It is said that a professional sports performer dies twice, the first time when they retire from playing, the second being the inevitable.
Having dedicated your life to your sport, it`s all over, and every aspect of your previous life has gone with the blink of an eye. In virtually all cases these performers are still young as the average age of leaving professional cricket is 26. So what happens when your time comes to an end, and you`ve made so many personal sacrifices to pursue dreams of individual and team successes?
History tells us that for decades any support that existed for ex players from former clubs or governing bodies was found to be, at best reactive, rather than proactive. Things have certainly improved, but like everyone else, they are also searching for a smoother transition for players. However, If I had a dime for every time I`ve heard an advisor voice opinions which would never deal with the realities, then I`d be living in a house on the hill. Folk need to wake up to the fact that we are all different.
One tends to hear the voices of the chosen few who retain some sort of income from the game or those employed within the media – Perhaps they are the wrong people to comment – Go and find those who are confronted with the cold light of day – Like the ones who at best may be able to earn a few dimes over the next summer or two in the lower leagues whilst searching for something meaningful to bring in money.
Constant reminders of what`s gone can be the loss of the changing room and it`s often vibrant camaraderie, whilst the professional sport road show continues publically in their absence. Members of the public continuing to bring up your previous occupation in conversation can sometimes grind. If you`ve been lucky enough to be part of something which brought home a lot of silverware then the reminders crop up all the time.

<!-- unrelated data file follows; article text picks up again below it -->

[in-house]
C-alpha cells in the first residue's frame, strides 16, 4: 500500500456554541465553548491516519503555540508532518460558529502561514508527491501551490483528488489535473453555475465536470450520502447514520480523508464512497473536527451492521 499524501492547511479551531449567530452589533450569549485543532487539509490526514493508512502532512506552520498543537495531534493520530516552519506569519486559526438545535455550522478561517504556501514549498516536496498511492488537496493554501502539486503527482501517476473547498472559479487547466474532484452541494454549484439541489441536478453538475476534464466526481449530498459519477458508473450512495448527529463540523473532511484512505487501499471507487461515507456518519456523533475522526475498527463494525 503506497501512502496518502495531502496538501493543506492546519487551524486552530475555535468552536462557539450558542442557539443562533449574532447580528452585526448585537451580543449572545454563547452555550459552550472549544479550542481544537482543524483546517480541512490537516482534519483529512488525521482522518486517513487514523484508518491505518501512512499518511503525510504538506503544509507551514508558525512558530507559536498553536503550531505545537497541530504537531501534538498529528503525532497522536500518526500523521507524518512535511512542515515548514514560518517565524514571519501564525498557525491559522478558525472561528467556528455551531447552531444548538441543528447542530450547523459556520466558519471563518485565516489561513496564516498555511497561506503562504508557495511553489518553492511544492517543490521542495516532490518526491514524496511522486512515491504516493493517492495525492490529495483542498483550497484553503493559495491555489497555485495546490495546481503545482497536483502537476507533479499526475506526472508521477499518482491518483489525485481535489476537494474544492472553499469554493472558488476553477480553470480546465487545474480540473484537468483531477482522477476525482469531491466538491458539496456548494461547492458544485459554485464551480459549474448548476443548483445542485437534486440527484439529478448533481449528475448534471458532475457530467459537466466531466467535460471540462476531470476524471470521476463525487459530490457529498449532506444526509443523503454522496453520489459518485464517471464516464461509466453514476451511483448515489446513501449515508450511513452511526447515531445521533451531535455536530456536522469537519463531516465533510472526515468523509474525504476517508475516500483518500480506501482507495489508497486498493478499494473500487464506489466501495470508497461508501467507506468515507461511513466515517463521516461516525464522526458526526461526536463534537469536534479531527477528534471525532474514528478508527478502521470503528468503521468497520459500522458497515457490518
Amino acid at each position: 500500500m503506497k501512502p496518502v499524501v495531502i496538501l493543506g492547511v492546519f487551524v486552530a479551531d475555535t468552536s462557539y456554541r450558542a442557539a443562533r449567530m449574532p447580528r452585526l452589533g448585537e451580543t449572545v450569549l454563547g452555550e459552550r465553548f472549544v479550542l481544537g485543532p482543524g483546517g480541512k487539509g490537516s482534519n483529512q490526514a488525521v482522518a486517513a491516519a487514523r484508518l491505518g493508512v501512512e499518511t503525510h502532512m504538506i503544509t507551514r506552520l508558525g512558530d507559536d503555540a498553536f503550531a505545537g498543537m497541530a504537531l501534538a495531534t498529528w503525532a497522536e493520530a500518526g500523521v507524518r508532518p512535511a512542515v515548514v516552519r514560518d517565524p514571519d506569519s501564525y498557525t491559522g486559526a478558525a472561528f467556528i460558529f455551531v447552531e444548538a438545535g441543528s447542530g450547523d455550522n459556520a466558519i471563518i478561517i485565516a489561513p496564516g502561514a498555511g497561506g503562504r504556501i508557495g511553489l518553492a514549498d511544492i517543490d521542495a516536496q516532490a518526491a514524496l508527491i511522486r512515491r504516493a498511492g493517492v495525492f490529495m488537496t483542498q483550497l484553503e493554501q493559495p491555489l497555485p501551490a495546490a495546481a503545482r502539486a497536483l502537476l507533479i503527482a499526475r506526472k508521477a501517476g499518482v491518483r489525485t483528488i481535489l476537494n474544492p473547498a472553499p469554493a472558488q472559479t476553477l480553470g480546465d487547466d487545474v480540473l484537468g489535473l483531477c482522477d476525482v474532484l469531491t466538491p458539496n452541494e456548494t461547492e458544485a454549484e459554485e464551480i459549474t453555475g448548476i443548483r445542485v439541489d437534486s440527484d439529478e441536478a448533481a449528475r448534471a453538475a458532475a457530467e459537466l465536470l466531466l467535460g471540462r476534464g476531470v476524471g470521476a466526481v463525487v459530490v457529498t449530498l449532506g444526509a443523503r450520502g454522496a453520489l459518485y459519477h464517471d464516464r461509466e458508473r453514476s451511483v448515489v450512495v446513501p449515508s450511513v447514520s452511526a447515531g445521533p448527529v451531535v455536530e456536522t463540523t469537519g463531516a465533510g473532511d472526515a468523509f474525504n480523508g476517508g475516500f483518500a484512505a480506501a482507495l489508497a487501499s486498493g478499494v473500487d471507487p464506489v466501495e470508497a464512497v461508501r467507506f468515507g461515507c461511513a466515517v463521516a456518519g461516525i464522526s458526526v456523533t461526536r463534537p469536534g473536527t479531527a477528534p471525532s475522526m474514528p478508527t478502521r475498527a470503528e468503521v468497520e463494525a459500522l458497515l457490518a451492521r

Sometimes it seems impossible to escape these reminders of the past. Cricketer Andrew Flintoff, footballer Paul Gascoigne and boxer Frank Bruno are just a few sportsmen who sought help with their mental health when their careers concluded. One would think that personalities with such high profile and careers would find the transition relatively easy, especially as they have the best representation – However, if you look closely you`ll see that these things can often count for little. Research indicates the emotional effect of a career loss affects those who won a lot of trophies and are remembered for their involvement in great victories, that they are the ones hit hardest by retirement.
They are even more worrying scenarios such as footballer Gary Speed, a man who seemingly had the world at his feet. Speed appeared to have successfully made the transition from playing sport into management, then out of nowhere he suddenly hung himself. German goalkeeper Robert Enke threw himself in front of a train after leaving a suicide note in his car. Justin Fashanu was one of the soccer`s first million pound players, yet he took his own life aged 37 just a year into retirement.
Swimmer Michael Phelps, the most decorated Olympian of all time with 28 medals, suffered severe depression after calling time on his career after the 2012 Olympics. Phelps went home, stayed alone in his bedroom for the best part of a week, contemplating suicide. Things went one stage worse in the case of Russian judoka Elena Ivashchenko, who died by suicide after failing to win a gold medal at the same Olympics.
In a way the global Covid lockdown gave the general population a little taste of a completely forced work and lifestyle change – Look at how the public dealt with lockdown, check the stats – It wasn`t easy, was it? All the things that had been taken for granted were either unattainable, or more restricted, but most importantly most of life’s decisions weren’t theirs any more. – Plenty of folk employed in cricket lost their careers either just prior to, or during the pandemic. It will have been a nightmare as there was no “real world” to enter!